CSIRO Publishing blank image blank image blank image blank imageBooksblank image blank image blank image blank imageJournalsblank image blank image blank image blank imageAbout Usblank image blank image blank image blank imageShopping Cartblank image blank image blank image You are here: Journals > Reproduction, Fertility and Development   
Reproduction, Fertility and Development
Journal Banner
  Vertebrate Reproductive Science & Technology
 
blank image Search
 
blank image blank image
blank image
 
  Advanced Search
   

Journal Home
About the Journal
Editorial Board
Contacts
Content
All Issues
Special Issues
Research Fronts
Sample Issue
For Authors
General Information
Instructions to Authors
Submit Article
Open Access
For Referees
Referee Guidelines
Review an Article
Annual Referee Index
For Subscribers
Subscription Prices
Customer Service
Print Publication Dates

blue arrow e-Alerts
blank image
Subscribe to our email Early Alert or RSS feeds for the latest journal papers.

red arrow Connect with us
blank image
facebook twitter youtube

red arrow Connect with SRB
blank image
facebook TwitterIcon

Affiliated Societies

RFD is the official journal of the International Embryo Transfer Society and the Society for Reproductive Biology.


 

Article << Previous     |         Contents Vol 16(5)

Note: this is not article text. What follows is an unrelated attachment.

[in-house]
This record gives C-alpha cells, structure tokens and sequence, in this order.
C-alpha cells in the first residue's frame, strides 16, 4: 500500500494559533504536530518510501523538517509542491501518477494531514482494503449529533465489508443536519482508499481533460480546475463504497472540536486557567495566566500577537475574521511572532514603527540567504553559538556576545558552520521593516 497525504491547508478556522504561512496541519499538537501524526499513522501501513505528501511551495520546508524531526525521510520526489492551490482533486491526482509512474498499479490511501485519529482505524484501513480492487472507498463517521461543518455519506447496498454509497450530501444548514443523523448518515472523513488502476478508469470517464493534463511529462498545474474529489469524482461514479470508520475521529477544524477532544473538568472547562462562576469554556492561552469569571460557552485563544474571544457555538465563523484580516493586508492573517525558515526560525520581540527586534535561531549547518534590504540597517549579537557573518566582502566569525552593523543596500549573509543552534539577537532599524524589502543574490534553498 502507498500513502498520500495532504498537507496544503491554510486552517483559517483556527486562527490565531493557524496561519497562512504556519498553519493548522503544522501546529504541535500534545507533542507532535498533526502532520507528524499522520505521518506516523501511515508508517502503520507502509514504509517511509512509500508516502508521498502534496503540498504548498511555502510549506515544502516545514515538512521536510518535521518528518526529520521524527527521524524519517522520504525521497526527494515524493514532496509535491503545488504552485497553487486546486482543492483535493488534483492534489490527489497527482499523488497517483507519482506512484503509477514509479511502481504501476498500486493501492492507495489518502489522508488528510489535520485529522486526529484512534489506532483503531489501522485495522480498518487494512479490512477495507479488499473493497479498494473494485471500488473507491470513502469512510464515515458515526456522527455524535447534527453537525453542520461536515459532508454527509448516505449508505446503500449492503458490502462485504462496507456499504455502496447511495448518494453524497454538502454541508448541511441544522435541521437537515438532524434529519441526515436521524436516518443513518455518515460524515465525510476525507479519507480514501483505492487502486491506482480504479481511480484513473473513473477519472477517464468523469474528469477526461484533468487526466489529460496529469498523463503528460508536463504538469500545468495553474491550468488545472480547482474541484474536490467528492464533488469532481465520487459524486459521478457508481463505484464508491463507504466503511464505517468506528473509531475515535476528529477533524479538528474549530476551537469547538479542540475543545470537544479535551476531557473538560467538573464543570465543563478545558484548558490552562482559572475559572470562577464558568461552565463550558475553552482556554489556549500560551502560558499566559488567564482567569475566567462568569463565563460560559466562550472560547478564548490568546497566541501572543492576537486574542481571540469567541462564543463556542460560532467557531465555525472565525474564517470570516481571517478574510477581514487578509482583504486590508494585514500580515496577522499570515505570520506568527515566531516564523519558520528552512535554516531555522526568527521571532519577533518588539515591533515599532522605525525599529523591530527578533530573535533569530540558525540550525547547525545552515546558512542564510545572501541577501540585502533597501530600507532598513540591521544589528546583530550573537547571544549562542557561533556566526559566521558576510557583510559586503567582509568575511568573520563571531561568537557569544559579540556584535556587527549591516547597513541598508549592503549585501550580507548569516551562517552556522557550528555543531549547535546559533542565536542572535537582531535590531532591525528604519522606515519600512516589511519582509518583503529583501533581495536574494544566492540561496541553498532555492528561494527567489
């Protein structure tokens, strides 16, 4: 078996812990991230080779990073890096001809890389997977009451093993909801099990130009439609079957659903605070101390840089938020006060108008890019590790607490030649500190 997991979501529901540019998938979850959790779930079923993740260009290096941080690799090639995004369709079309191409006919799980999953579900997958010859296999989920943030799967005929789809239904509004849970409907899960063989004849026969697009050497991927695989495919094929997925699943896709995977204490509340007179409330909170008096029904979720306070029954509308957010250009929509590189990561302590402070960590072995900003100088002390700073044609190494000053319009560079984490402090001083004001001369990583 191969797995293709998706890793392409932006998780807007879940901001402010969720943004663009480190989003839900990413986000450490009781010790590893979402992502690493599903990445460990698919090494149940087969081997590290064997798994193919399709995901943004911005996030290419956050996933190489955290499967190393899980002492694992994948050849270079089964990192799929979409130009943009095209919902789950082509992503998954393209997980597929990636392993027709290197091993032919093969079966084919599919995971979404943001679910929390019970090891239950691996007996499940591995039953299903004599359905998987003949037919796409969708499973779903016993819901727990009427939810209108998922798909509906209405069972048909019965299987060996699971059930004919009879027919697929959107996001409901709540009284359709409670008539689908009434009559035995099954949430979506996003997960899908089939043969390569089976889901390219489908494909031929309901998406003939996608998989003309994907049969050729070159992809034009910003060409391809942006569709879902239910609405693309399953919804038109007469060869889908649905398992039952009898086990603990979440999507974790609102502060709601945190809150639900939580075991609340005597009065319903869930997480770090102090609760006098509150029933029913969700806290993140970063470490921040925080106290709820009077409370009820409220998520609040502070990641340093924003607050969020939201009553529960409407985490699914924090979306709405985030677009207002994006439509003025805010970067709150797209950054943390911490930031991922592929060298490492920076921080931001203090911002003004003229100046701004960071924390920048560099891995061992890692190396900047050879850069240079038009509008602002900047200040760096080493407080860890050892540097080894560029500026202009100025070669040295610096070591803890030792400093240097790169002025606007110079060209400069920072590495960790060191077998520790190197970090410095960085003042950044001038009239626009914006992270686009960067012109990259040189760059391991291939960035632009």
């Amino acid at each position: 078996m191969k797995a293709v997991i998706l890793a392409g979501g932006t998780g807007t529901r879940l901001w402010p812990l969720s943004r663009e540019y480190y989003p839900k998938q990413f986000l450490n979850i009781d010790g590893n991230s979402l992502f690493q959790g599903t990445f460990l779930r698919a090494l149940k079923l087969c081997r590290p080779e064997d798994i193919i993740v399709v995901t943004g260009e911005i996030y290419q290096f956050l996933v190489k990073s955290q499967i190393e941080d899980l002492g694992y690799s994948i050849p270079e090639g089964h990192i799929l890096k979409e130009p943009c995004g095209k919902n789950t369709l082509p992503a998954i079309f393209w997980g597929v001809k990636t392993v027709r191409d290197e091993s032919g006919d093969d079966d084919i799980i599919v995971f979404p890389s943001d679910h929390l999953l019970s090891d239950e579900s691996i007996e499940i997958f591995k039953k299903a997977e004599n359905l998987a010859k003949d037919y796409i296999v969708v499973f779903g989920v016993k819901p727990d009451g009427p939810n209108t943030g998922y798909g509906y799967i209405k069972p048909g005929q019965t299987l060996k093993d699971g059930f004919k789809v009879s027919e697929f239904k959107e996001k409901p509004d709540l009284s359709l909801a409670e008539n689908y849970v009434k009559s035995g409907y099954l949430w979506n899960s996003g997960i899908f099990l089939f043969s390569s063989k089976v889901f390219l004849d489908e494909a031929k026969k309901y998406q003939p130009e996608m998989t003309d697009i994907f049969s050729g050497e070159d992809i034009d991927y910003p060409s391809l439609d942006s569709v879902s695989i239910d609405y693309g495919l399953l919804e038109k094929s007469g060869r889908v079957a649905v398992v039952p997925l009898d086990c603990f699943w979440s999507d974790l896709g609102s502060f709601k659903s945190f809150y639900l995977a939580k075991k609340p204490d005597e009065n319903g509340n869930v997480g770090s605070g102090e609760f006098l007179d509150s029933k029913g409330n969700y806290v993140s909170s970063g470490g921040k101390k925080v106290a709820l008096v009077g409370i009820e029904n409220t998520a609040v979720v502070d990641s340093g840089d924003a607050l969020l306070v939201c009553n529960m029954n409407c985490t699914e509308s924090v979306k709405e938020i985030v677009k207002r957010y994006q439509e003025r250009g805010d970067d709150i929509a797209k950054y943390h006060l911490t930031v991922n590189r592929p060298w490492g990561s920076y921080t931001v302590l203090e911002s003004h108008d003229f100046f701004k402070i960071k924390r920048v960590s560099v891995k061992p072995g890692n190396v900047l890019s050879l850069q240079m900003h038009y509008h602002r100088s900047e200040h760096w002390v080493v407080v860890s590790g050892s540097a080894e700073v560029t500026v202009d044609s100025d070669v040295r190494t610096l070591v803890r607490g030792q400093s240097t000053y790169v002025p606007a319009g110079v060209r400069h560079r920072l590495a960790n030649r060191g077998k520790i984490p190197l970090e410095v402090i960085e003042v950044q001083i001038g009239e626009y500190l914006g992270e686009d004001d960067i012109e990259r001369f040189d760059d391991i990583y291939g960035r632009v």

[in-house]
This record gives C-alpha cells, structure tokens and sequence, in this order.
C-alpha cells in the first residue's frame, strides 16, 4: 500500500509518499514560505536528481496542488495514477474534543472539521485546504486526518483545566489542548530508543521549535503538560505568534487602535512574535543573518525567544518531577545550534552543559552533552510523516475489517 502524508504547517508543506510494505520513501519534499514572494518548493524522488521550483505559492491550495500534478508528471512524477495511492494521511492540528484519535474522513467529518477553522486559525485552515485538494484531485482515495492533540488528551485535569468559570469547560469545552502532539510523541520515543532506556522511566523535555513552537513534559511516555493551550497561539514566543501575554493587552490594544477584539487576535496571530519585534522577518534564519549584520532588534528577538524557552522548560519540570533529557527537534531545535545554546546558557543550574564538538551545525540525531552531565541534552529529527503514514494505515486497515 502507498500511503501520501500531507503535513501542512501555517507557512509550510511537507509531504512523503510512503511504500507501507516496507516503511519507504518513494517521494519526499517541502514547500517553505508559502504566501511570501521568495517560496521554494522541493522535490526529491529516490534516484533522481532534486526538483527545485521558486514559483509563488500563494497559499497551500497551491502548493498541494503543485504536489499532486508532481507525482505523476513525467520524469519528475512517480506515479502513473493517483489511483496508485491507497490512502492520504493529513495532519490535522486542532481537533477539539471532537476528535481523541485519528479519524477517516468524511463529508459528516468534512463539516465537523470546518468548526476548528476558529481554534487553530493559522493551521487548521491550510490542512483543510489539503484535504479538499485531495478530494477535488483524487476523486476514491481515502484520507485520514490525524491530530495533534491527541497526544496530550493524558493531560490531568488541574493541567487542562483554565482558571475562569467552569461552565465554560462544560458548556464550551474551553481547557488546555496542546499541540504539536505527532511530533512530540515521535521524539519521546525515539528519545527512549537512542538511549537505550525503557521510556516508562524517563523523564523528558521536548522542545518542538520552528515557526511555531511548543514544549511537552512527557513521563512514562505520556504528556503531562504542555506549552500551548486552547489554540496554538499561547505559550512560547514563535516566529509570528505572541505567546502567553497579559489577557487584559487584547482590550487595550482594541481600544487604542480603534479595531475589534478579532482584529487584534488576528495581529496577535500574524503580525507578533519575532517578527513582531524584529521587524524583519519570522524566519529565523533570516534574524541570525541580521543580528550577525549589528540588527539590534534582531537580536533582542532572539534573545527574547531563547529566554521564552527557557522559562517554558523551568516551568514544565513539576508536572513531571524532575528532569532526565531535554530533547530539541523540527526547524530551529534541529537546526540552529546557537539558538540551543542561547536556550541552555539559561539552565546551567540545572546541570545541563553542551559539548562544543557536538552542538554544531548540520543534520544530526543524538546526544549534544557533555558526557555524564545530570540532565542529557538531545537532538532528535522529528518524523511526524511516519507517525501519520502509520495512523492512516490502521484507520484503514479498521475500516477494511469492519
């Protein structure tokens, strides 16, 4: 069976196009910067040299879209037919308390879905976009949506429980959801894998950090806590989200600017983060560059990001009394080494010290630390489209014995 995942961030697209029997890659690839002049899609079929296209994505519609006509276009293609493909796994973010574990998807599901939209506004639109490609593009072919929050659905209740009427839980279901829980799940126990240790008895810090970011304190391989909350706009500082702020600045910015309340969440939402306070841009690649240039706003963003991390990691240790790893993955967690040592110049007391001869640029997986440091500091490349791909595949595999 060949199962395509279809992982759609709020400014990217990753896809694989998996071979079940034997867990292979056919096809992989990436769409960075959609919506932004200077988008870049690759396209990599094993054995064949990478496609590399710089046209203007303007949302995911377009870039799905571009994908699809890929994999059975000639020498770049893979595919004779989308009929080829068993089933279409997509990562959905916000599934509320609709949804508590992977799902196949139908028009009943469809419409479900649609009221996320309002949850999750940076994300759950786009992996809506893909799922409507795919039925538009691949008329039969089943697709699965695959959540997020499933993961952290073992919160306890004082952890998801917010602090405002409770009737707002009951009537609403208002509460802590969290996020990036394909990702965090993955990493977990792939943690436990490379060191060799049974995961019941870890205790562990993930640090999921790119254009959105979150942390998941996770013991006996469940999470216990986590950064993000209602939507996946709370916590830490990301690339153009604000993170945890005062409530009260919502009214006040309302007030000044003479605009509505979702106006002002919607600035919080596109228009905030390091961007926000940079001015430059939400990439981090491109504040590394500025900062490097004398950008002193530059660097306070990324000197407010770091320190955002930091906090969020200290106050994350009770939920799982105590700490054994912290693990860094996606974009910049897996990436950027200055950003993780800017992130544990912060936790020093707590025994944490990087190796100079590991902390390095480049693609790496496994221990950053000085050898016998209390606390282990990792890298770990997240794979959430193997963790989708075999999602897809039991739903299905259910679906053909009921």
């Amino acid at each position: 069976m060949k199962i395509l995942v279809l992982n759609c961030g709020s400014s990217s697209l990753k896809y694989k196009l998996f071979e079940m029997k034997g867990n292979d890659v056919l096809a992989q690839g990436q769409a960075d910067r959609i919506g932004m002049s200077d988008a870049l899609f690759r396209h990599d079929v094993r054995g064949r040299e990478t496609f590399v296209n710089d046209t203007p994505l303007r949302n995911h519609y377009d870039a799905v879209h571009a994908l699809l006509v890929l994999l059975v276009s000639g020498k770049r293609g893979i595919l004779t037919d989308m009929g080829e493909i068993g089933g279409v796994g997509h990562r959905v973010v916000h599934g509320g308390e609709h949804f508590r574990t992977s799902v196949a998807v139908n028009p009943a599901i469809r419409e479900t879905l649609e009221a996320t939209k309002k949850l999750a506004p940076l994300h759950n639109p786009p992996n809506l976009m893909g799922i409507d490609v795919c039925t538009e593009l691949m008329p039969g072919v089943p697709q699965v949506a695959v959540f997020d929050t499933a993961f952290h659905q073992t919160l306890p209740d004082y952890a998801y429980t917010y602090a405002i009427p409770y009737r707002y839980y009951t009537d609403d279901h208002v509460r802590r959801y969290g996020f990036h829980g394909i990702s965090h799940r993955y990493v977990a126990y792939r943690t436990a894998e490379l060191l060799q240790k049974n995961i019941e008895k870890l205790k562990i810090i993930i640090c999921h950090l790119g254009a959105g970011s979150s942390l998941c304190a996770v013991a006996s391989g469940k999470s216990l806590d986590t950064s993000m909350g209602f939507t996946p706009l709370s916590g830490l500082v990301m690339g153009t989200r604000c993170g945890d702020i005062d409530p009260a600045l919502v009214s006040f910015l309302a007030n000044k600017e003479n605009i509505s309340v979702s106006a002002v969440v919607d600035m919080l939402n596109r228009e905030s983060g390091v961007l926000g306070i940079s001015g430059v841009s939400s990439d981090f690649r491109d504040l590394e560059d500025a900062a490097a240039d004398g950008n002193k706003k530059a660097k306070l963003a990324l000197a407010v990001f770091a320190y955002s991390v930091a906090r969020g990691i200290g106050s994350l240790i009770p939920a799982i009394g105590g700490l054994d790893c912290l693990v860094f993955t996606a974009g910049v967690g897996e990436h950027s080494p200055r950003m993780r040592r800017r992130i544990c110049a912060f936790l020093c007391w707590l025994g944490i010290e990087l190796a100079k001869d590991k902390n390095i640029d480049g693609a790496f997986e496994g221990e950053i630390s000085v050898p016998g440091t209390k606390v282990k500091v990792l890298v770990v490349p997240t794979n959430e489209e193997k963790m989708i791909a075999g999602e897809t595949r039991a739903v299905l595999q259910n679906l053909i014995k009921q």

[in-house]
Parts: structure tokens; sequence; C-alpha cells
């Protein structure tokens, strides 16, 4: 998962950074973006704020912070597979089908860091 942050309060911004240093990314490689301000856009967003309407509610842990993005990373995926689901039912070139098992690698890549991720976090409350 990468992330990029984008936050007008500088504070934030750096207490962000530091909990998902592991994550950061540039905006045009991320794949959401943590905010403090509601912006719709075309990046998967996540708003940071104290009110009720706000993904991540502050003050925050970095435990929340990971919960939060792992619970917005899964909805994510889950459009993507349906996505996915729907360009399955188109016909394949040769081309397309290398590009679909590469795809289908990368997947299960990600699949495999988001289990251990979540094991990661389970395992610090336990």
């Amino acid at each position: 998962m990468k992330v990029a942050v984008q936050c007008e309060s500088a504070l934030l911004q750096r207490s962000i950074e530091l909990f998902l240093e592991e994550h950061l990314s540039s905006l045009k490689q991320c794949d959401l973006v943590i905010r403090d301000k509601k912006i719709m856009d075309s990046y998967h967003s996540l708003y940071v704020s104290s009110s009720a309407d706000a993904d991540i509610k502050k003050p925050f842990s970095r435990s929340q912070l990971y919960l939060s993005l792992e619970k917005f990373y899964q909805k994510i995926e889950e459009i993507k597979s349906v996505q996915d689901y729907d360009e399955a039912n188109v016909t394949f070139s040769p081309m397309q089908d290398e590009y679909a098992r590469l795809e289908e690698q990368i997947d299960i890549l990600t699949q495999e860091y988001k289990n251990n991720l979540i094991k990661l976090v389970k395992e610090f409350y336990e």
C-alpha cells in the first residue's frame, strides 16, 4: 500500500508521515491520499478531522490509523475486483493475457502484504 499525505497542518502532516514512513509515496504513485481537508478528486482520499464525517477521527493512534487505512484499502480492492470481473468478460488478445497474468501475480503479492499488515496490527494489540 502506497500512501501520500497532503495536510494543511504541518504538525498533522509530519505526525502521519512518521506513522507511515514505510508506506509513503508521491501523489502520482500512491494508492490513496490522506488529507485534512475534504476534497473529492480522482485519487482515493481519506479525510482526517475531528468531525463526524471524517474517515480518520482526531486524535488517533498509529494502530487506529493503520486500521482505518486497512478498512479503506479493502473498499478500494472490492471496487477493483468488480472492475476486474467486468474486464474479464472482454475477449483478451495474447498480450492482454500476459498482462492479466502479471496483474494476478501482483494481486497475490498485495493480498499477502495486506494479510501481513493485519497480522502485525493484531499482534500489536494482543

Oxidative stress and male reproductive biology

R. John Aitken A B, Mark A. Baker A

A ARC Centre of Excellence in Biotechnology and Development and Reproductive Science Group, Discipline of Biological Sciences, Faculty of Science and IT, University of Newcastle, Callaghan, NSW 2308, Australia.
B To whom correspondence should be addressed. email: jaitken@mail.newcastle.edu.au
 
PDF (295 KB) $25
 Export Citation
 Print
  


Abstract

Spermatozoa were the first cell type in which the cellular generation of reactive oxygen was demonstrated. This activity has now been confirmed in spermatozoa from all mammalian species examined including the rat, mouse, rabbit, horse, bull and human being. Under physiological circumstances, cellular redox activity is thought to drive the cAMP-mediated, tyrosine phosphorylation events associated with sperm capacitation. In addition to this biological role, human spermatozoa also appear to suffer from oxidative stress, with impacts on the normality of their function and the integrity of their nuclear and mitochondrial DNA. Recent studies have helped to clarify the molecular basis for the intense redox activity observed in defective human spermatozoa, the nature of the subcellular structures responsible for this activity and possible mechanisms by which oxidative stress impacts on these cells. Given the importance of oxidative damage in the male germ line to the origins of male infertility, early pregnancy loss and childhood disease, this area of sperm biochemistry deserves attention from all those interested in improved methods for the diagnosis, management and prevention of male-mediated reproductive failure.

   
Subscriber Login
Username:
Password:  

    
Legal & Privacy | Contact Us | Help

CSIRO

© CSIRO 1996-2014